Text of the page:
How do you solve a problem like Galway?
The Tribesmen have had little success since joining Leinster – it’s a move that still divides opinion, writes GAVIN CUMMISKEY
GALWAY HAVE been in the Leinster hurling championship four seasons now. They’ve won nothing, instead providing a welcome leg-up for Dublin and Kilkenny.
They nearly even revived Offaly’s fortunes in 2010. Only a marvellous Joe Canning point, from his left as he drifted over the line and into the arms of the few Galway fans who journeyed cross-country to Portlaoise, got them into the provincial decider that year.
Kilkenny were waiting. They lost by seven points. That is the Everest they must scale once again in Croke Park tomorrow.
“If Kilkenny weren’t the Kilkenny we have now the move into Leinster would be a great success,” said John Fahey, the long serving Galway hurling board administrator. “It was the right move for hurling, put it that way.”
Many soothsayers see a heavier thumping than seven points for Anthony Cunningham’s young recruits.
“Well, bottom line is we haven’t won a Leinster championship because we are not good enough,” said former Galway manager Mattie Murphy. “This year’s management have gone on a youth policy. I honestly think that will work sooner rather than later because we do have a lot of fine young hurlers, there is no doubt about that. They are getting regular games and they will improve. They will step up to the plate eventually.”
Murphy is speaking from a position of authority, having sent out some breathtakingly talented minor Galway sides in recent times.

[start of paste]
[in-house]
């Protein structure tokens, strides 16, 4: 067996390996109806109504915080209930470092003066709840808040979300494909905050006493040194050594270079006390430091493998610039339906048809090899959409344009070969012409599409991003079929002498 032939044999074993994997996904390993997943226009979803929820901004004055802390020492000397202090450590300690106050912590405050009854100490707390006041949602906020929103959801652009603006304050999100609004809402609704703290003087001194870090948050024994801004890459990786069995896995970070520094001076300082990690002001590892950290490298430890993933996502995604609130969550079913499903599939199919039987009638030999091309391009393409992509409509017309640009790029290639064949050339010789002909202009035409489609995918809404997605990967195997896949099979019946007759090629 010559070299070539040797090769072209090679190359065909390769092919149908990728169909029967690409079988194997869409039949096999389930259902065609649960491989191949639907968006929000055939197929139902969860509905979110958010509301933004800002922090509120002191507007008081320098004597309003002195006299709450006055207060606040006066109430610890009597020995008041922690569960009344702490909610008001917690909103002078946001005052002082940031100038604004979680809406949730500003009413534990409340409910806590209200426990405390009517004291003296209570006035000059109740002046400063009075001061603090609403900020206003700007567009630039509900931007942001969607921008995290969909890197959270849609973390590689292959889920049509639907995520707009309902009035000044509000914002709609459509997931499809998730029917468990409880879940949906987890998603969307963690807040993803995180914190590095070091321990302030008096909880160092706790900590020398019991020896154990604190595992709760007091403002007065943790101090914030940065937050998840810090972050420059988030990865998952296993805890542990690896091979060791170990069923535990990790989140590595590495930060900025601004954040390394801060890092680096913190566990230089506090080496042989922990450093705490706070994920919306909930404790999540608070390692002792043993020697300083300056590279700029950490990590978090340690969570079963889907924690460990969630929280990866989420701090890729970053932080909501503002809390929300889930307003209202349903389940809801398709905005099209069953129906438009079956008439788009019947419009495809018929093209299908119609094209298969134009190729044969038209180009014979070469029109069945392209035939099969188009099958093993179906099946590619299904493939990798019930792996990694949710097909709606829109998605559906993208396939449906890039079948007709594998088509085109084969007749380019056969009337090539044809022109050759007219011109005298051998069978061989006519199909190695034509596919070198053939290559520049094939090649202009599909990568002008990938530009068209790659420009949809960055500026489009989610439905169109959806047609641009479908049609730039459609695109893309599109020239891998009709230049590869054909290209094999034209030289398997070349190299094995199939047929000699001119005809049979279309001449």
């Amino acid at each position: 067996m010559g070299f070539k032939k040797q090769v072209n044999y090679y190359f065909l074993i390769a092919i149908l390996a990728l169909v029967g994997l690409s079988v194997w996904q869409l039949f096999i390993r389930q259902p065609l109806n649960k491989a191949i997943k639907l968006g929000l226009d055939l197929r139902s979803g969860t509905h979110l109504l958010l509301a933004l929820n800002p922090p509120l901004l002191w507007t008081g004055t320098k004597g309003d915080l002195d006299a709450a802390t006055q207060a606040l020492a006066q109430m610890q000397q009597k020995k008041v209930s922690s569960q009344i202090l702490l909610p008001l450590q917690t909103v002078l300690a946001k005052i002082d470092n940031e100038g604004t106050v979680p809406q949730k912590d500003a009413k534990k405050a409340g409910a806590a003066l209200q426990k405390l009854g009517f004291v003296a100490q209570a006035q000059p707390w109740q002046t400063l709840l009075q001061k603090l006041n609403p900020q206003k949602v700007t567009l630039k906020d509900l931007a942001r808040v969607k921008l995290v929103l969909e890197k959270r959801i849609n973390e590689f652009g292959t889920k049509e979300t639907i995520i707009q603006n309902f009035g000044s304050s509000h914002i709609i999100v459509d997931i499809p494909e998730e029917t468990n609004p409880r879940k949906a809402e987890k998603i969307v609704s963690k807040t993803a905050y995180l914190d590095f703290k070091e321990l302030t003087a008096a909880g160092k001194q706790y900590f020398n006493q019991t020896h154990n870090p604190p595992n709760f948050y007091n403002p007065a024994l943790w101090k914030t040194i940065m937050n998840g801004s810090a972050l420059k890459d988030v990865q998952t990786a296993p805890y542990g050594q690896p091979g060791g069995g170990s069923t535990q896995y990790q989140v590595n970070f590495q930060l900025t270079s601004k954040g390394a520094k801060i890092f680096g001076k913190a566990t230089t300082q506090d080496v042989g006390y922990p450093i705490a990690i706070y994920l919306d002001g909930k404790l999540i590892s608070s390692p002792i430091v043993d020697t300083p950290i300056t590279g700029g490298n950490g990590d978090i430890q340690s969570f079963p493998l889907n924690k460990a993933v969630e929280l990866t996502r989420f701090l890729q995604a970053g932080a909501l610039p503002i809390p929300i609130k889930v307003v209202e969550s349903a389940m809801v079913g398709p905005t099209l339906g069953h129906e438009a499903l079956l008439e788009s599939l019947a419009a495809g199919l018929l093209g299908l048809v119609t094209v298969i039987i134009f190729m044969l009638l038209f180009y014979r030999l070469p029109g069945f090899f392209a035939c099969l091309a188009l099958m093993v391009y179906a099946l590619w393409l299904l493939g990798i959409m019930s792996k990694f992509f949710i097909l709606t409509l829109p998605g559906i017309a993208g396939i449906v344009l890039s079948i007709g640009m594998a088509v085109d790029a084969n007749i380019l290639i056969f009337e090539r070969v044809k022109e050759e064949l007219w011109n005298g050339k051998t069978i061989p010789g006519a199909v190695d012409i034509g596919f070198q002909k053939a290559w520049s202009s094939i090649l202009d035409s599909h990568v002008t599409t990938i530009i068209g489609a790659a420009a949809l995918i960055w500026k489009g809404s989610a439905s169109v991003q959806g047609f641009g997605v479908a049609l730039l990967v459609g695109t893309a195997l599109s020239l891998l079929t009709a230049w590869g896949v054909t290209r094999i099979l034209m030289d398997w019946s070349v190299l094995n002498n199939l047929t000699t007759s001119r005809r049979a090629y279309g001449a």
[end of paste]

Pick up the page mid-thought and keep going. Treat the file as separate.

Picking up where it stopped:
“It is going to happen,” he continued. “Ourselves and Cork are probably on much the same page; they tried a lot of young fellas in the last few years. Clare are the same, probably a year or two ahead of us. We have gone for broke so maybe it will be a year or two before we actually see the benefits of that.”
But the main question surrounding the Galway hurling conundrum is whether entry into the Leinster championship has proved beneficial. There is no on-field evidence yet, except for the increased sight of Canning, or arguably those Offaly games, or the brilliant 2009 shoot-out with Kilkenny in Tullamore.
The current arrangement is not an equal partnership. Galway and Antrim are still just visiting. There is no clear voice calling for the Galway minors or under-21s to follow the senior pathway into Leinster.
“There seems to be no appetite on either side for that,” explained Leinster Council secretary Michael Delaney. “Galway don’t want it and the counties of Leinster are sceptical about it. We tested the waters on that last year. Galway did their own review and their clubs said they were doing fine as they were. Kilkenny don’t really say much on it but the next batch of four or five counties see it as a threat to their chance to progress at minor and under-21.”
“It would only create more headaches,” is Murphy’s take. “I think Galway hurling would be at a disadvantage if the underage teams were to go into Leinster. We have a limited enough window of opportunity with playing our club games. That would seriously bother us, you know?”
We know. The club scene in Galway remains sacrosanct. There is, at least, talk of the western city getting a home fixture after the current structures are reviewed next year.